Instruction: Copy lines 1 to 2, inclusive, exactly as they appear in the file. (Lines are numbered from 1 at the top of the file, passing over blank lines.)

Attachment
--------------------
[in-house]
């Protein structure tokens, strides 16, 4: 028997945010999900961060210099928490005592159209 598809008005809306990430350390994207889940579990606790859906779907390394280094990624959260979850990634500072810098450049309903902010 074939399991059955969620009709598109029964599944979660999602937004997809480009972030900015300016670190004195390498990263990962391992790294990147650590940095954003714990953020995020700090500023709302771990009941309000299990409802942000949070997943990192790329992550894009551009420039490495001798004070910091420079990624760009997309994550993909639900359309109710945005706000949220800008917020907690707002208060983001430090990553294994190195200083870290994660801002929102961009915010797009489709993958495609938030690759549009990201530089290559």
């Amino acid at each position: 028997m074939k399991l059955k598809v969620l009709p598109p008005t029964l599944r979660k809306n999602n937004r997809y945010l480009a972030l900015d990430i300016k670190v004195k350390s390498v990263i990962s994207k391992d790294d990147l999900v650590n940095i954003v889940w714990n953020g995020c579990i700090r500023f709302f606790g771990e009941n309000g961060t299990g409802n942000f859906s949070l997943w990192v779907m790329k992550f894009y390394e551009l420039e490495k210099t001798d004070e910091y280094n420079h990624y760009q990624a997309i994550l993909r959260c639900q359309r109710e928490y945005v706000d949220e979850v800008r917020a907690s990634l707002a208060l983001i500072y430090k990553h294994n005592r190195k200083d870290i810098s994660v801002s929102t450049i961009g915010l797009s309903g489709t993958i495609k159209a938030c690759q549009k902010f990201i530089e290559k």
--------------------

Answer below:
[in-house]
């Protein structure tokens, strides 16, 4: 028997945010999900961060210099928490005592159209 598809008005809306990430350390994207889940579990606790859906779907390394280094990624959260979850990634500072810098450049309903902010 074939399991059955969620009709598109029964599944979660999602937004997809480009972030900015300016670190004195390498990263990962391992790294990147650590940095954003714990953020995020700090500023709302771990009941309000299990409802942000949070997943990192790329992550894009551009420039490495001798004070910091420079990624760009997309994550993909639900359309109710945005706000949220800008917020907690707002208060983001430090990553294994190195200083870290994660801002929102961009915010797009489709993958495609938030690759549009990201530089290559």